Stability for Runners – Part 1: Understanding Stability
By Peter Colagiuri
Stability in running is one of those funny things. Like the foundations of a large building, it enables the rest of the construction to work effective. But no-one has ever stood at the front of a magnificent building and remarked “Wow! Those foundations are awesome”. So stability can often get relegated as a training priority. But without solid foundations, how effective is the rest of your construction/training going to be?
Stability is the ability to provide firm platform for optimal force transfer from your body to the ground. If any part of the stabilising system isn’t performing its job, the force generated by the leg is wasted. The easiest analogy is like hopping on firm ground compared to hopping in a canoe. In a canoe, you won’t be able to jump as high because so much force is wasted on the wobbly surface.
So what can go wrong with the system? Oddly enough, muscle weakness is one of the least common causes of stability issues in runners. More common causes are a lack of endurance, poor muscle coordination and muscle overload causing cumulative fatigue.
A lack of endurance is often seen when a runner increases their weekly or long run distance too fast and the stabilising muscles are unable to cope, leading to poor running form and increased risk of injury. On the other hand, poor muscle coordination can occur when something disrupts the biomechanics of running, such as a sore toe or stiff ankle. The muscles learn to compensate and don’t revert back to their previous motor patterns, even after the cause of the disruption goes away. Muscle overload and fatigue will also change the functioning of the stabilisers and is most likely to occur after races when there has been inadequate recovery time, causing running to feel heavy and clunky. Lastly, weakness is only an issue after a prolonged period of time off due to holidays or illness and probably takes around 4-6 weeks of inactivity before becoming an issue.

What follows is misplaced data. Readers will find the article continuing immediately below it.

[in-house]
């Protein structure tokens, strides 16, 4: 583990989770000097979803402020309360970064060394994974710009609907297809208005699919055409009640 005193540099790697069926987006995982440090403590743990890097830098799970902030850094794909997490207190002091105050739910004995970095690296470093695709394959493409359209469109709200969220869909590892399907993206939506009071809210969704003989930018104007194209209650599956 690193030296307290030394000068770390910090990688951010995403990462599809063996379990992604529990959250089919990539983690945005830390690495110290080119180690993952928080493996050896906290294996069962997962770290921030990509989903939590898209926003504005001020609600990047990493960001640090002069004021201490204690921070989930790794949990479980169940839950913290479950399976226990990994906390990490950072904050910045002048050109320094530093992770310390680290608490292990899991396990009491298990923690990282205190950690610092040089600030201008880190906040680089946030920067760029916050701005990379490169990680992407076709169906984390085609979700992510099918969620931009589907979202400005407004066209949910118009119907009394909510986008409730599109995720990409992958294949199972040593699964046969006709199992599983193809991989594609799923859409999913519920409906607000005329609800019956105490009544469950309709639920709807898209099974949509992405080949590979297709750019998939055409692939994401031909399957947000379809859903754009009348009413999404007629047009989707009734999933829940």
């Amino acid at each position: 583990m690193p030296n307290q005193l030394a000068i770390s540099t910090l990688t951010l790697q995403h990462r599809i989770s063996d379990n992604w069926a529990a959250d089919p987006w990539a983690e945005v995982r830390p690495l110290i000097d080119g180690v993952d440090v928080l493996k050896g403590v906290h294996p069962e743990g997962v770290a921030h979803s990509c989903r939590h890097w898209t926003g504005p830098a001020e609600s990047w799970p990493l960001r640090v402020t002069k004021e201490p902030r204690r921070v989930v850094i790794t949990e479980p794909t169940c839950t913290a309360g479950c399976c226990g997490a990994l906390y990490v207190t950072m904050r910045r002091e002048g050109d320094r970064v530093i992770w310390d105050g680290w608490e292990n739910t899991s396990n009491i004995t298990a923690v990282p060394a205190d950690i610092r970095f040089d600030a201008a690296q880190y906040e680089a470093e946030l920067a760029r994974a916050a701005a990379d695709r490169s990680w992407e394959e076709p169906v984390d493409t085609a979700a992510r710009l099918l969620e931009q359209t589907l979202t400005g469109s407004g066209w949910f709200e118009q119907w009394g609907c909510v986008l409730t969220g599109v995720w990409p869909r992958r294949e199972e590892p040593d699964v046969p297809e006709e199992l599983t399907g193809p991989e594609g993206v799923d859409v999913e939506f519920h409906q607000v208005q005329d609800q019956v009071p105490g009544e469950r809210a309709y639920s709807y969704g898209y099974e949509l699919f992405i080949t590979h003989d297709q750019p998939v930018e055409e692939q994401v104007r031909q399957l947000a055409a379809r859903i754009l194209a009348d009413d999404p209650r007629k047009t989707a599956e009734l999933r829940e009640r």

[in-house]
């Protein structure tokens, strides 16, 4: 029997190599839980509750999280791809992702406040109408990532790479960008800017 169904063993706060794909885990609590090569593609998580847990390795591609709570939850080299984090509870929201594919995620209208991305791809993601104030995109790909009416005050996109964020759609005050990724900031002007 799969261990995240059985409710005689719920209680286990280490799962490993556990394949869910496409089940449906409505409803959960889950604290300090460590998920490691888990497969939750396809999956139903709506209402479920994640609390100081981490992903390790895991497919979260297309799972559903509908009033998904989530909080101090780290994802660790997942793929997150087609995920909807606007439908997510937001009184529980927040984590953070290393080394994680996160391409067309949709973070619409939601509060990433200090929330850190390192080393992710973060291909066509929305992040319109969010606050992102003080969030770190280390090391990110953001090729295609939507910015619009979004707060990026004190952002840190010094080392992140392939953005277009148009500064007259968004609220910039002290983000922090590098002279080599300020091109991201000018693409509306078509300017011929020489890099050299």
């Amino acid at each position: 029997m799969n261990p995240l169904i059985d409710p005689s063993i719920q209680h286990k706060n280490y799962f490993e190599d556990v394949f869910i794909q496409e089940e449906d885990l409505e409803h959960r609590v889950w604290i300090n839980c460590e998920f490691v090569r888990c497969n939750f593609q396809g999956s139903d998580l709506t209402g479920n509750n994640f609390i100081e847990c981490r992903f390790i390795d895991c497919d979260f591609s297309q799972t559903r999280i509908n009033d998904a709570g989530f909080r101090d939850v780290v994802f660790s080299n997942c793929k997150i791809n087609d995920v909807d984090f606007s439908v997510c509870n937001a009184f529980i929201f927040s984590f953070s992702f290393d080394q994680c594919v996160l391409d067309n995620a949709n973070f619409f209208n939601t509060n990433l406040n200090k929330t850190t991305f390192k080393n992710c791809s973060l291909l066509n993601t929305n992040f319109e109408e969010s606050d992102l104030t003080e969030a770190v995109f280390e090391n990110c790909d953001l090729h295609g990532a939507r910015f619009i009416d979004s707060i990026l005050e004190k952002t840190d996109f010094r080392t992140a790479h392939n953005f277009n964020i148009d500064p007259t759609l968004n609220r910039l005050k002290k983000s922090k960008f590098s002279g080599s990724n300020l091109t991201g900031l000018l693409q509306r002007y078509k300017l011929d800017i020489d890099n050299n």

Stability issues tend to manifest gradually with a cascading effect of soreness and overload. One day it’s a sore ankle, then hip muscle soreness followed by hamstring tightness and finally, the knee begins to get sore. And this cascading effect is due to the design of our stability system. If one part isn’t performing, another part will increase its efforts and try to help out. Most times, the extra effort will cover the shortfall and you have no trouble. But if the problem continues or the extra load is too much, the extra effort causes fatigue and leads to its own problems.
There’s a loss of performance, a feeling of sluggishness or abnormal tightness/soreness in muscles that have tried to compensate. The loss of performance and sluggishness can present late in a run or throughout the run and can affect your top speed, hill climbing ability or just make it feel like hard work. The abnormal tightness or soreness will present in muscles that have tried to assist with stability, such as muscles in the calf or behind the hip, or in muscles that have to drive harder against poor stability, such as hamstrings.
But here’s the catch with stability problems: where you’re feeling it may not necessarily be the source of the problem. Overworked hamstrings may be the result of poor ankle stability. A sore lower back may be the outcome of overactive hip flexors, compensating for toe problems which limit your ability to push off. Confusing, right? But it’s the reason that some stretches and exercises for the sore area just don’t seem to make the trouble go away.
The next instalment goes into detail on how the body stabilises itself during running and the final instalment covers the all important prevention of and fixes for common stability issues.
Peter Colagiuri is a Sports Physiotherapist, specialising in running injuries. He practices in Miranda and Manly in addition to researching at the University of Sydney. For more information see bioathletic.com.au, firstname.lastname@example.org or book an appointment (02) 9977 1580.